The Swimming Pool, our portal to marketing hell for all the snake oil, bullshit, and overhyped trends of this wonderful industry of ours. This month, standing on the penthouse balcony overlooking the pool is Grant Johnson, veteran CMO, now plying his trade at Emburse, who’s ready to commit ‘attribution’ to its watery demise.


This month’s nomination for the Rockstar CMO Swimming Pool comes from the podcast. In an enlightening interview with an old boss of mine, Grant Johnson, now the CMO at  Emburse, he suggested ‘attribution’ for our portal to marketing hell.

Attribution? The moment we can tell sales that we made that revenue happen when the art of marketing becomes science, the sky clears, the sun shines, the bird’s tweet and probably a cherub strikes up a tune on a heavenly trumpet. Marketing might even get a mention in the ’email to all’ that rings the sales bell. And you might shed a tear as someone in sales says… thanks.

Yes, that.

Attribution, the holy grail of demonstrating the value of marketing, that like a digital Indiana Jones we are constantly searching for. Pouring years of lives looking for the map, on an obsessed mission connecting the marketing automation system to the CRM, begging for the good data, the correctly completed lead form, stuffing codes into URL’s and conducting a forensic discovery of the first marketing touch.

Uh-huh…

But hear Grant out. After all, it doesn’t matter what you find when the VP of Sales leans in, smiles, and says this deal happened as “I played golf with the buyer two years ago”.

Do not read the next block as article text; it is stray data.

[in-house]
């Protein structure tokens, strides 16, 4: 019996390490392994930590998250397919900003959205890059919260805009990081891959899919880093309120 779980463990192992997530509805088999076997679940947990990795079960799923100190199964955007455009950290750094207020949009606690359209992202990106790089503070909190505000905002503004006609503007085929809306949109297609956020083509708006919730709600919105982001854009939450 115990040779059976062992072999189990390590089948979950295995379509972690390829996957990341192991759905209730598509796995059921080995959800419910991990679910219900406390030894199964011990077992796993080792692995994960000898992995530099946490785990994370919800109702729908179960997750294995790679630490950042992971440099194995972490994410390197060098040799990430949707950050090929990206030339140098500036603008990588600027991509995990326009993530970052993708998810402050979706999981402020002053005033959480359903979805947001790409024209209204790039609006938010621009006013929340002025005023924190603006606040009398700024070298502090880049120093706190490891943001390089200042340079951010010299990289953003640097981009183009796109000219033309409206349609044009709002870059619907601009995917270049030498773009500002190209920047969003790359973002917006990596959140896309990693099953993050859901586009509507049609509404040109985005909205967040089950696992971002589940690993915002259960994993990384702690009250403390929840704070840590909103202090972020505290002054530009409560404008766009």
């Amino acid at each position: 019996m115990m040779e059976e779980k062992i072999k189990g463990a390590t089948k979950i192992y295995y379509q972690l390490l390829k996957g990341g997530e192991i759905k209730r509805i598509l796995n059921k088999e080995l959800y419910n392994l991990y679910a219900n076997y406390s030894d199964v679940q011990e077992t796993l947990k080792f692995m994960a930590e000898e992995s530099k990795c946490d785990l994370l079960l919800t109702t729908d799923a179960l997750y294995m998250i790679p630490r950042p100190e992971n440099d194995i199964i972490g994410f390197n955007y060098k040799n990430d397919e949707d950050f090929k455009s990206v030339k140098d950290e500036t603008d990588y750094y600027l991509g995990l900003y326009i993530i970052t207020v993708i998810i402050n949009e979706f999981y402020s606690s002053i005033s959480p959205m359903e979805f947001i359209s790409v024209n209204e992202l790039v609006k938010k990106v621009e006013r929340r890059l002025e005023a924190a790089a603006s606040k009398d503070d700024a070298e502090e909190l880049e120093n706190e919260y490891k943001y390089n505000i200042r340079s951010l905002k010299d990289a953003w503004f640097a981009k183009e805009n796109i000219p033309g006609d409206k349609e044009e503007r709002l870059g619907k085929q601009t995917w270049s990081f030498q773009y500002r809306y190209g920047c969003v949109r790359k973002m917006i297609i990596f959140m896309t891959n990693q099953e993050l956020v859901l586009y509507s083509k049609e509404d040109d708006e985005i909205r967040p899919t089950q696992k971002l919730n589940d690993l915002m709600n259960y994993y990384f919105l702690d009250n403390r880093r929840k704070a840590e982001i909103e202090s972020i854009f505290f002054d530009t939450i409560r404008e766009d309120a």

As Grant says, we should think differently and spend less time trying to be precise with attribution, but think ‘contribution’.

After all, a sale results from many touches, some that may have happened in real life, outside the unerring digital gaze of the marketing automation machine, and cannot be attributed. Like that event sponsorship, you felt pretty good about.

Yes, continue to measure and do your data diligence, but as Grant says, measure contribution, how much an activity moved something through the pipe. Focus less on trying to say we were why it happened, but that we win and lose together, and he suggests we in marketing walk “in lockstep with the CRO and sales”.

Sales and marketing working together! So yes, in the spirit of the theme of this issue of thanks and coming together, attribution has got to go.

And as it tumbles, falling end over end, from the balcony to a splash into our portal to marketing hell, we can spend less time chasing the attribution dragon and focus on our contribution.


You can listen to the entire interview with Grant here:

You can connect with Grant on LinkedIn and Twitter.


Photo of swimming pool by Chris Benson on Unsplash


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